Winnipeg Free Press - Section G - - HOMES -

With lit­tle time to fuss and some­times a smaller space to work with, it seems like a no-brainer for a busy per­son to opt for plants that eas­ily adapt to an indoor en­vi­ron­ment but also thrive out­doors in the sum­mer­time on a bal­cony or small pa­tio. Trudel de­scribes her­self as a suc­cu­lent ad­dict and has plans to start a green­house and mail-or­der busi­ness. Like most gar­den­ers, she started out with tra­di­tional con­tain­ers to house her col­lec­tion. As her col­lec­tion grew, she evolved to up­cy­cled and re­pur­posed ob­jects, sourced at thrift stores and vin­tage shops. Trudel has ex­per­i­mented with cre­at­ing suc­cu­lent-scapes in ev­ery­thing from gravy boats to pitch­ers. Ex­po­sure on Etsy, an e-com­merce web­site, cre­ated de­mand for her por­ta­ble, minia­ture de­signs and her own web­site, www.prairiesuc­cu­, soon fol­lowed. When I dropped into FLASH, a pop-up hand­made and vin­tage bou­tique at the cor­ner of Graham Av­enue and Vaughan Street that is car­ry­ing Trudel’s suc­cu­lent cre­ations, I iden­ti­fied my favourite in­stantly — a small wooden trea­sure chest, a study in de­tail, its lid opened to re­veal a mix of suc­cu­lents art­fully ar­ranged with ev­ery ap­pear­ance of gem­stones spilling out. While there are many in­ter­est­ing and un­usual kinds of suc­cu­lents, the most eas­ily avail­able and com­mon types are the Echev­e­rias and Sem­per­vivums. Within these gen­era there are count­less va­ri­eties from which to choose, in a wide range of forms and colours. If you have ever ad­mired a rose in bloom, then you will noted a cer­tain sim­i­lar­ity in form, if not in tex­ture, in the echev­e­ria rosette. With near per­fect sym­me­try, the fleshy leaves of the echev­e­ria are ar­ranged in rows of fat, over­lap­ping lay­ers. Echev­e­ria, though, is as tough as the rose bloom is frag­ile. When work­ing in your gar­den, have you ever ac­ci­den­tally dis­lodged one of the small baby rosettes from a sem­per­vivum, ei­ther with your foot or a gar­den tool? It can eas­ily hap­pen, but just as eas­ily the sep­a­rated suc­cu­lent can be stuck back in the ground to start anew. Sem­per­vivum tec­to­rum is more com­monly known as hens and chicks. In Latin, sem­per means for­ever and vivum means to live. Tec­to­rum means ‘of roofs’ be­cause they were of­ten planted in early times on the tiled roofs of ru­ral homes in Europe in the be­lief they could ward off fires and light­ning strikes. This long-lived plant (more than 15 years) is also called house leeks. The cen­tral rosette is the hen sur­rounded by smaller off­sets, or chicks. Trudel har­vests the chicks or off­sets, gen­tly teas­ing them from the par­ent plant along with their roots, then com­bines them into her de­signs to­gether with echev­e­rias as well as a range of suc­cu­lent va­ri­eties such as cras­sula, se­dum, kalan­choe and hawarthia. Trudel has ex­per­i­mented with var­i­ous soil medi­ums for grow­ing suc­cu­lents, pre­fer­ring Billy Q cac­tus pot­ting soil, which con­sists of dif­fer­ent ra­tios of sand and com­post as well as min­er­als, in­clud­ing glacial rock dust to im­prove health and bring out the best colour. For­mu­lated lo­cally by Red River Soils, a whole­sale op­er­a­tion, Billy Q is avail­able at True-Value Hard­ware stores. Trudel mists at the base of the suc­cu­lents once a week with a spray bot­tle. For the hol­i­days, Trudel sug­gests cre­at­ing a wreath that can be hung on an in­te­rior wall or door or laid flat for a ta­blescape. Where should you be­gin? Start by se­lect­ing your suc­cu­lents, then de­cide if you will fill a wire frame with sphag­num moss or if you will use a frame that has al­ready been packed with green or beige moss. In prepa­ra­tion for dec­o­rat­ing your wreath, be­gin by cut­ting stem sec­tions two to four cm in length, re­mov­ing lower leaves. How many will you need? Trudel has used up to 200 cut­tings for a sin­gle wreath. Fewer cut­tings are needed if you are only plan­ning to dec­o­rate a por­tion of the wreath. Lay out your cut­tings for at least 48 hours to let the cut end es­tab­lish a cal­lus. Al­low­ing the cut­tings to form a cal­lus, or thin layer of cells, is a crit­i­cal step prior to root­ing the cut­tings into the moss. Oth­er­wise, the cut­tings will be sus­cep­ti­ble to root rot. Next, soak sphag­num moss and pack it into a wire frame, se­cur­ing the moss with fish line, then drain off the ex­cess wa­ter. Trudel says it is eas­ier to work with the frame when the moss is wet. If you are us­ing a ready-made frame, it too should be soaked first. Ex­per­i­ment with ar­rang­ing your suc­cu­lent cut­tings into the de­sign you pre­fer, then poke a small hole into the moss us­ing ei­ther a pen­cil or scis­sors and insert the suc­cu­lent stem. Tuck moss into the hole to se­cure the stem or use flo­ral pins to se­cure the lower leaves, en­sur­ing the pins over­lap the leaf rather than punc­tur­ing it. Punc­tured suc­cu­lents will be­gin to rot after a cou­ple of weeks if mois­ture seeps into the wound. To main­tain your wreath, rec­om­mends Trudel, mist with a spray bot­tle or soak it in a sink or tub for a few min­utes once ev­ery two weeks. For hang­ing on a door, Trudel likes to use a large echev­e­ria rosette as a fo­cal point. Echev­e­ria needs more bright light than cras­sula or jade and will be­gin to stretch and get lanky if the light is not ad­e­quate. Although there are some suc­cu­lents that are more tol­er­ant of low light lev­els, such as ha­wor­thia (Faschi­ata Suc­cu­lent Ze­bra), most suc­cu­lents will show a richer blush­ing in bright light. Sea­sonal el­e­ments such as sprays of red ber­ries or tiny pine cones can be in­cor­po­rated into the wreath. Lay the wreath flat for about five to six weeks un­til cut­tings have fully rooted. Trudel adds a can­dle to the cen­tre of the wreath for an at­trac­tive liv­ing cen­tre­piece, one that will only be­come even more beau­ti­ful as the suc­cu­lents ma­ture. Lori Van der Meer owns Van der Meer Gar­den Cen­tre in Île-desChênes. On a visit to her green­house in spring, I was struck by her col­lec­tion of suc­cu­lents, many of which she has pot­ted into a va­ri­ety of con­tain­ers. She has a rich va­ri­ety of older suc­cu­lents, ideal for har­vest­ing cut­tings or cre­at­ing dis­plays with in­stant drama. While there, I fell in love with an iron metal dress form, about 142 cm tall in­clud­ing the stand, and plan to dress it in plants next spring. For now it stands in one of my flowerbeds, wear­ing only a string of faux pearls. Van der Meer, though, has dressed one of her dress forms for the hol­i­days in a stun­ning ar­range­ment of suc­cu­lents. With a love for piec­ing to­gether dif­fer­ent fab­rics into colour­ful quilts, Van der Meer has as­sem­bled a mix of echev­e­rias and hens and chicks into a rich ta­pes­try of colours and tex­tures. While suc­cu­lents adorn the bodice and waist, fresh greens con­sti­tute the skirt. Start­ing with land­scape fab­ric which Van der Meer sewed into a pouch in or­der to cre­ate a bib-like form for the bodice, she then filled the pouch with Pro-Mix cac­tus mix, then wa­tered it thor­oughly. Work­ing with a large area to cover, Van der Meer chose more ma­ture suc­cu­lents. The large rosette ef­fect of the blue-green echev­e­ria, some in pale dusty rose, and the size vari­a­tions of low-grow­ing hens and chicks in dark pur­ple and shades of green com­bine for a fab­u­lous, fem­i­nine art form that could even sub­sti­tute for a unique, styl­ized Christ­mas tree. The dis­play should last about two to three years, says Van der Meer, pro­vid­ing it isn’t over­wa­tered. The hens and chicks will send out side run­ners and will need trim­ming from time to time.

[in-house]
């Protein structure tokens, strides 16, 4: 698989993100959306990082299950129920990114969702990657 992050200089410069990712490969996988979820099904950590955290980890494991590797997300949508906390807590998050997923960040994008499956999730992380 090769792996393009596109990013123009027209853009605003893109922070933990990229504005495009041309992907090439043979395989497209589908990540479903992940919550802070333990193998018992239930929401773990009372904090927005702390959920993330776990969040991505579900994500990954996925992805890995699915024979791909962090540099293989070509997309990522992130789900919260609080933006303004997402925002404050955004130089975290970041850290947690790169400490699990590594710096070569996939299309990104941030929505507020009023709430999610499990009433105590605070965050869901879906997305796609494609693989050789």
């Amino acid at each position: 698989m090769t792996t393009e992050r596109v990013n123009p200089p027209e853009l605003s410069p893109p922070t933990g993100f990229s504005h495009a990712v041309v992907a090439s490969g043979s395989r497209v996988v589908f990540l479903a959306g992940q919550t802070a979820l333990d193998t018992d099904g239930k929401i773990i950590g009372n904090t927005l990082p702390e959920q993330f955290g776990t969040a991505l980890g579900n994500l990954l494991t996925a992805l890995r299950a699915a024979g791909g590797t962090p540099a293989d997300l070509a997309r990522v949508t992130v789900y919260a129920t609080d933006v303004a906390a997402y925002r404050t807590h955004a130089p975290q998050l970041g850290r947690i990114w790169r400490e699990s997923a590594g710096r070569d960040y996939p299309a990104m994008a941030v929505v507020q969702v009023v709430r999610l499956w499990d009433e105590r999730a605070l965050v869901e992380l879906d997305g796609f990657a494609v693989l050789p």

Suc­cu­lents root eas­ily in sphag­num moss or cac­tus pot­ting mix­ture. Use sphag­num moss with wreaths. Chartreuse coloured

rein­deer moss ac­cents the mix of suc­cu­lents on this rus­tic grapevine wreath.


So dainty, this minia­ture cre­ation in a china teacup will fit any space.


This hol­i­day wreath has been planted with jade and cras­sula, both suc­cu­lents that

are suited to low light. A can­dle is the per­fect sea­sonal ac­cent.

Newspapers in English

Newspapers from Canada

© PressReader. All rights reserved.